Joseph R. Betancourt, M.D., M.P.H., is president of the Commonwealth Fund, a private foundation promoting a high-performing, equitable healthcare system that achieves better access, improved quality, and greater efficiency, particularly for people of color, people with low income, and those who are uninsured. One of the nation’s preeminent leaders in health care, equity, quality, and community health, Betancourt formerly served as the senior vice president for Equity and Community Health at Massachusetts General Hospital (MGH), overseeing the organization’s diversity, equity, inclusion, and community health portfolio, including its Center for Diversity and Inclusion, Disparities Solutions Center, Center for Community Health Improvement, and centers focused on gun violence prevention, community health innovation, immigrant health, and global health. Previously, Betancourt led the Mass General Brigham (MGB) system’s COVID Equity and Community Health response and served as vice president and chief equity and inclusion officer at MGH, where he helped develop and launch the organization’s Structural Equity Ten-Point Plan and MGB’s United Against Racism Initiative. As director of MGH’s Disparities Solutions Center, which he founded, Betancourt worked to develop the capacity of healthcare organizations to improve quality, address disparities, and achieve equity. The center’s Disparities Leadership Program worked with more than 350 operating healthcare systems across the country, providing guidance on how they can improve quality and value in the care of diverse, minority, and vulnerable populations.
An author of nearly 80 peer-reviewed articles, Betancourt has served on several Institute of Medicine committees, including the committee that produced the seminal report Unequal Treatment: Confronting Racial/Ethnic Disparities in Health Care. He is an associate professor of medicine at Harvard Medical School and a board-certified internist, focusing on Spanish-speaking and minority populations. He earned his M.D. from the University of Medicine and Dentistry of New Jersey and completed an internal medicine residency at New York Hospital–Cornell Medical Center. Following his residency, he was a member of one of the first classes in the Commonwealth Fund–Harvard University Fellowship in Minority Health Policy, where he earned an M.P.H.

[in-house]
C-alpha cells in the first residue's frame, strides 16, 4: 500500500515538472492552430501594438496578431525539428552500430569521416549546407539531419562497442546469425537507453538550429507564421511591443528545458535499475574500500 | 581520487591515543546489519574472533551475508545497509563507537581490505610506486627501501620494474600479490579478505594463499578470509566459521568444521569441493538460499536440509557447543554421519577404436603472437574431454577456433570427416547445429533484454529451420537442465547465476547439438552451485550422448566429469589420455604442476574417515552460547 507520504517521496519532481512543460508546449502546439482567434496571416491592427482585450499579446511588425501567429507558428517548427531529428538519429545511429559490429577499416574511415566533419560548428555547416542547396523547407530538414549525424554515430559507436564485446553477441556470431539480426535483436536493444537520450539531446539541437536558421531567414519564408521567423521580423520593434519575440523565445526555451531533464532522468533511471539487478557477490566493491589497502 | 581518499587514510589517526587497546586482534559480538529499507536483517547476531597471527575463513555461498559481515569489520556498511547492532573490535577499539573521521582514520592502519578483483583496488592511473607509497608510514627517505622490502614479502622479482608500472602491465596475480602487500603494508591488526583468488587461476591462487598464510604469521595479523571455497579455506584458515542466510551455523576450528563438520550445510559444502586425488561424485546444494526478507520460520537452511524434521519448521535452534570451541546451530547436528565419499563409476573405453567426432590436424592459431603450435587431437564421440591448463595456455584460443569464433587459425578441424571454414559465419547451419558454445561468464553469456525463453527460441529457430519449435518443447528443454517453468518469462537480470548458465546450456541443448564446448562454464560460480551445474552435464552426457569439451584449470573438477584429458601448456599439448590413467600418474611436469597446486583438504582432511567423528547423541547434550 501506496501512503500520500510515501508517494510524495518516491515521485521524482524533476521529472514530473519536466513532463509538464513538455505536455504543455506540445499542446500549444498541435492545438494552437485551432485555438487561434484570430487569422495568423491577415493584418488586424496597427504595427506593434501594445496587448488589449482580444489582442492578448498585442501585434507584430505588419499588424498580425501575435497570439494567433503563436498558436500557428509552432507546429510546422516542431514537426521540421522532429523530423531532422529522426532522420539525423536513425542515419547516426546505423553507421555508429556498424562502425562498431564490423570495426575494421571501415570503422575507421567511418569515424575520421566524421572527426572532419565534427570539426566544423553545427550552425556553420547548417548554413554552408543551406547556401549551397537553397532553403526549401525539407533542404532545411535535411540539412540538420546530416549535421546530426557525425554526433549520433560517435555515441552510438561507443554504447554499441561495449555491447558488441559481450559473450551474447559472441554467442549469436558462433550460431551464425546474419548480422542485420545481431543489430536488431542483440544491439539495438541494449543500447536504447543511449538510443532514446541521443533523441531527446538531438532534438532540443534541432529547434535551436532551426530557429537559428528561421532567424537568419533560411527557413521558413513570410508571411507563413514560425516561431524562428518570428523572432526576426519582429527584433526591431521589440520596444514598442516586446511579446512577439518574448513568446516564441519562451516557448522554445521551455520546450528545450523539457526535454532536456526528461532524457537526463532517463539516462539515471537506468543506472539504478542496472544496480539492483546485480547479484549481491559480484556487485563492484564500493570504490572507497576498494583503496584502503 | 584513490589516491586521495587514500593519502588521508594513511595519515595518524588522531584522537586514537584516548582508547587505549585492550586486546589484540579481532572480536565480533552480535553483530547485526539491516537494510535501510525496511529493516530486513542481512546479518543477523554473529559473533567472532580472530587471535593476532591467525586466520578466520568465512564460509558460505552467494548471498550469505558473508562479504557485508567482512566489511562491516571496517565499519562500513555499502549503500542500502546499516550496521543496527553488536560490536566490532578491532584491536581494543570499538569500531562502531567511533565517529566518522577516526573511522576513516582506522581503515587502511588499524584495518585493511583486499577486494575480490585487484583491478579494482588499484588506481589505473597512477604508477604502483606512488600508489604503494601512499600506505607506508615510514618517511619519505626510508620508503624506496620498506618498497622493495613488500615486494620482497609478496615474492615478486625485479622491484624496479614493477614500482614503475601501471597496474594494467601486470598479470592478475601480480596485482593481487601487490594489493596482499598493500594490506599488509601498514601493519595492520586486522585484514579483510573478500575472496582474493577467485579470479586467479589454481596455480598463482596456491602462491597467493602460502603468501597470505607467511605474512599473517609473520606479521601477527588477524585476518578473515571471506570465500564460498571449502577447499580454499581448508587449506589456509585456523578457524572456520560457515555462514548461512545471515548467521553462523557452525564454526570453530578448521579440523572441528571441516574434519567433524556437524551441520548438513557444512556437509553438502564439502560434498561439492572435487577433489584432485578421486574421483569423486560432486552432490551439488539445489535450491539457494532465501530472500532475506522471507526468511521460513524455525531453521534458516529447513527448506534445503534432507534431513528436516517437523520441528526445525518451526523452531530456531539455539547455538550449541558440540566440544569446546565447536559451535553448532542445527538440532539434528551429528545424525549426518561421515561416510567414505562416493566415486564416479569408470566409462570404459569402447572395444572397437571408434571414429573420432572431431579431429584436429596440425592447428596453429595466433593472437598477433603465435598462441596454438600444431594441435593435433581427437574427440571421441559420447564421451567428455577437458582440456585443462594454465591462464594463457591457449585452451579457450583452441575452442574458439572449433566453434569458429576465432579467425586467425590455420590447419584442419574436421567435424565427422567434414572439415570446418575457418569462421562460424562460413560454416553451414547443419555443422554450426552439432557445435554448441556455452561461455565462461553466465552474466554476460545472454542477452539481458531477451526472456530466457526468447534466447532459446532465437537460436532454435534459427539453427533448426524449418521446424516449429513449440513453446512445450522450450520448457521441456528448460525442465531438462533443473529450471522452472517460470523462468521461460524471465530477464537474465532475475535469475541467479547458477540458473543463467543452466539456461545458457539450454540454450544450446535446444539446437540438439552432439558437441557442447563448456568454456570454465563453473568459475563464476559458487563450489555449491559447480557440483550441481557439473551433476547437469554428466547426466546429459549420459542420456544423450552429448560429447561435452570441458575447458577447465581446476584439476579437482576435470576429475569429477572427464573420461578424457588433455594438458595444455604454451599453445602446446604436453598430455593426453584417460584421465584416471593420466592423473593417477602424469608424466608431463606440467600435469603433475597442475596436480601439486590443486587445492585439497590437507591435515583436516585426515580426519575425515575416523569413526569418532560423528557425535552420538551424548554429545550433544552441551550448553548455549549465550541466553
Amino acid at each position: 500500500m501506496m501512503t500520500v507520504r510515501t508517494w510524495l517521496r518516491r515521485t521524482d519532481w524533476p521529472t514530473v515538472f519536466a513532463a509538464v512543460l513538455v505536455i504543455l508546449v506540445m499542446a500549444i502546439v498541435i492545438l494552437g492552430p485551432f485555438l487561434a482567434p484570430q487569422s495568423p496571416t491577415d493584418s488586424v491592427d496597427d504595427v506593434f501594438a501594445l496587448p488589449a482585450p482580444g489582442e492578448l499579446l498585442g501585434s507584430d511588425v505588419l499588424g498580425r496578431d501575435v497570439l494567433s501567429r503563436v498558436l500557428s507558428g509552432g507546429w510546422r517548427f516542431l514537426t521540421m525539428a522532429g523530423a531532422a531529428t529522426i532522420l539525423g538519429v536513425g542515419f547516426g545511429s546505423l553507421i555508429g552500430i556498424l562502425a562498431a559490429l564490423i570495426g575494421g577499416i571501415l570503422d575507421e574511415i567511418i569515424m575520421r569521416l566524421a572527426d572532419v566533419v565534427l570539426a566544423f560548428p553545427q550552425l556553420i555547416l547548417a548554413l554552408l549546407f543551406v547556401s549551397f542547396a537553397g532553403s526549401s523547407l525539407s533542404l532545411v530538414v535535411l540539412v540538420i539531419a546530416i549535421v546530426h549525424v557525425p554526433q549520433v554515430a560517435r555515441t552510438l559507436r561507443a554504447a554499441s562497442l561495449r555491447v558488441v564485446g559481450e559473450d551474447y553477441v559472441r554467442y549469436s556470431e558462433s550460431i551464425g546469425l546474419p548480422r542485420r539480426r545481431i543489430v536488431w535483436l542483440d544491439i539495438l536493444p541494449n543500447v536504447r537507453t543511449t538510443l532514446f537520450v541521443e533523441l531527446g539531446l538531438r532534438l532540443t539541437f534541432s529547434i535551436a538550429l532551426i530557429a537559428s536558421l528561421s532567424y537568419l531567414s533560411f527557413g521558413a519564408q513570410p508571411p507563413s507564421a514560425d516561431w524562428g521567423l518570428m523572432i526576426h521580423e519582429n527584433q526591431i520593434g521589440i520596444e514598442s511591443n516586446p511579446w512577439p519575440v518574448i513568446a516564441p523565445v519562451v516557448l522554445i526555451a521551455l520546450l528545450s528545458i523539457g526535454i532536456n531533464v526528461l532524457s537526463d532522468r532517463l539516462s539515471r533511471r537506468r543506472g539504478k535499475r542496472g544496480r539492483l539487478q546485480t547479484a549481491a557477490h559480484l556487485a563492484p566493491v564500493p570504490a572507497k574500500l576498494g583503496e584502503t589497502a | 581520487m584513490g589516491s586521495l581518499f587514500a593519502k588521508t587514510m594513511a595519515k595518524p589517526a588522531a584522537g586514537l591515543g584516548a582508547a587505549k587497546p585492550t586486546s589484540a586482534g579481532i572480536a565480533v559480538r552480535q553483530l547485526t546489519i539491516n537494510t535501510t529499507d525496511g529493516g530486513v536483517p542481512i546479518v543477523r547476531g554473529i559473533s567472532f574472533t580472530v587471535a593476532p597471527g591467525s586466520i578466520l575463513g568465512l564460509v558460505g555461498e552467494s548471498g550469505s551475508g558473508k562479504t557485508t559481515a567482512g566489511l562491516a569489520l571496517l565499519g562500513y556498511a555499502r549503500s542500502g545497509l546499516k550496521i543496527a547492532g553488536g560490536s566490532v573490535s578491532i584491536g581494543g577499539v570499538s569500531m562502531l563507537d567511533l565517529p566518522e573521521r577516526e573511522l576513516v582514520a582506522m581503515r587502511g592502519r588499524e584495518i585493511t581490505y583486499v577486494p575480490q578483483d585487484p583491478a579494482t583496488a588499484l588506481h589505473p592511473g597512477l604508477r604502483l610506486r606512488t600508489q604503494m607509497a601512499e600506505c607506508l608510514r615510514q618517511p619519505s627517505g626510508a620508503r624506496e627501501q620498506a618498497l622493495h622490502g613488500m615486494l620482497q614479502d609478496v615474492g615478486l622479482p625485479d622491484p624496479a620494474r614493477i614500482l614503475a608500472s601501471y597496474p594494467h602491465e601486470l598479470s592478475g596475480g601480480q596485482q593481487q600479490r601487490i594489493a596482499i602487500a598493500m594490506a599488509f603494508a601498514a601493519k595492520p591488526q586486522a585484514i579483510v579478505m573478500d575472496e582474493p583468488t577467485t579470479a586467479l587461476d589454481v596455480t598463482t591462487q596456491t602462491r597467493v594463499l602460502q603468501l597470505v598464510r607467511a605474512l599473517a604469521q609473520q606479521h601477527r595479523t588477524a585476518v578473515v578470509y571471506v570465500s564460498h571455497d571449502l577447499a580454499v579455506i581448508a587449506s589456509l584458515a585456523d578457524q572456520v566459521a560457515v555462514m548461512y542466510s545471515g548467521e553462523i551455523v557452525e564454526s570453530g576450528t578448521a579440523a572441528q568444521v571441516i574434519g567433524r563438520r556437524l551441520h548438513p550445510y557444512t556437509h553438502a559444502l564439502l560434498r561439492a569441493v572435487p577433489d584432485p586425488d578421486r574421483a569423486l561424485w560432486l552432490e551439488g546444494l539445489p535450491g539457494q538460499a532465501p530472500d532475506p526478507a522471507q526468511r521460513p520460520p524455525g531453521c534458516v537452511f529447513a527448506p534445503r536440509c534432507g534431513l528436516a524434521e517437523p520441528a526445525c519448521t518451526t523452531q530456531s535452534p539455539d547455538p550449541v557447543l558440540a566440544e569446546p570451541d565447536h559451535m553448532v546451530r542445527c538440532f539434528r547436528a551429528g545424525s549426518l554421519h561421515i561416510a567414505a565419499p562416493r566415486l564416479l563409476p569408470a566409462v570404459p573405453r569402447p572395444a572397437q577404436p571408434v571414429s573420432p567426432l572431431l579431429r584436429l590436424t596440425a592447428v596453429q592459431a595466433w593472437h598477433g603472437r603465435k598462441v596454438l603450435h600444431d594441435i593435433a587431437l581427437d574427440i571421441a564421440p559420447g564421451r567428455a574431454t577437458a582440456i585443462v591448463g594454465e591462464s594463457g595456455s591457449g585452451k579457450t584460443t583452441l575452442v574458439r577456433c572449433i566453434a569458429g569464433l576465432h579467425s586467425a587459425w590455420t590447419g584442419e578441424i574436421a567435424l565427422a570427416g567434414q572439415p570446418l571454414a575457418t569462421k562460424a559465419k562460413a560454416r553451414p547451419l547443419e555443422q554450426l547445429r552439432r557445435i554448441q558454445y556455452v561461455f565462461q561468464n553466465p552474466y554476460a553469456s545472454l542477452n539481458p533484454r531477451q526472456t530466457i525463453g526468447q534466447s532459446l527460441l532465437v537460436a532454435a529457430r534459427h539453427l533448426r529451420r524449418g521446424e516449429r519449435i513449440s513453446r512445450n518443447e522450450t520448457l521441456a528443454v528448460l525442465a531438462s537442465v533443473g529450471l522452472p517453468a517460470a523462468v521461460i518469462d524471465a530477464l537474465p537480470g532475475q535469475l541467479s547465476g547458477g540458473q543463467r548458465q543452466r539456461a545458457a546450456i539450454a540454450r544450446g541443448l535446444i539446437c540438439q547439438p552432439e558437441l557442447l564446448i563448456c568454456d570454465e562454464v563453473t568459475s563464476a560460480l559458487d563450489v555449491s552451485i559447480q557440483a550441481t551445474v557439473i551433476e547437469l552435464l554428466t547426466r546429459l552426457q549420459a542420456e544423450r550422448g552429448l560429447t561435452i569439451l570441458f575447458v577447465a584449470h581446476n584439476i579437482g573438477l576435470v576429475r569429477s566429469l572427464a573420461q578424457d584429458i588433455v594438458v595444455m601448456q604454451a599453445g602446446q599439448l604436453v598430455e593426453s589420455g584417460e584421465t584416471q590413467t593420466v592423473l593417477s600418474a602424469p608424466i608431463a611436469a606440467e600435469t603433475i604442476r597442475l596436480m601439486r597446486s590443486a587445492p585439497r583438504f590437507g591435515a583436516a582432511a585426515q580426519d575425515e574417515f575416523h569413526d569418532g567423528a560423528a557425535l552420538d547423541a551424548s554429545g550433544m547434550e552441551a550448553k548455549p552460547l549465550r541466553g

About Hubie Jones
Hubie Jones (’57), dean emeritus and the School of Social Work dean from 1977 to 1993 helped shape Boston’s civic landscape for over forty-five years and has been integral in numerous community organizations within Boston’s African American population and throughout all Boston neighborhoods.
As associate and executive director at Roxbury Multi-Service Center in 1967, his Task Force on Children Out of School (now Massachusetts Advocacy Center) published the report The Way We Go to School: The Exclusion of Children in Boston, which led to the first-in-the-nation enactment of two landmark laws that focused on special education and bi-lingual education.
In 2010, Jones received the Purpose Prize, a national prize awarded to select individuals over 60 carrying out encore careers and using their skills and experience to make a difference in their communities and the nation.
Established by an anonymous donor, the Hubie Jones Lecture in Urban Health fund is partially endowed at $50,000. Additional support is being sought from alumni and friends. To make a donation in support of the fund, please click here to make a contribution.
About the Hubie Jones Lecture in Urban Health
The Hubie Jones Lecture in Urban Health is an annual symposium that addresses vexing health issues, featuring national and international leaders at the intersection of health and social justice. The series was established in 2012 by an anonymous donor to honor the vision of Hubie Jones and is hosted by the Center for Innovation in Social Work & Health.
Alumni and friends are encouraged to continue Hubie’s legacy through donations to the Hubie Jones Fund for Urban Social Work Practice. Your support will fund scholarships that help deserving students pursue an MSW degree, as well as research and programs in service of the BU School of Social Work’s urban mission. To make a donation, please click here.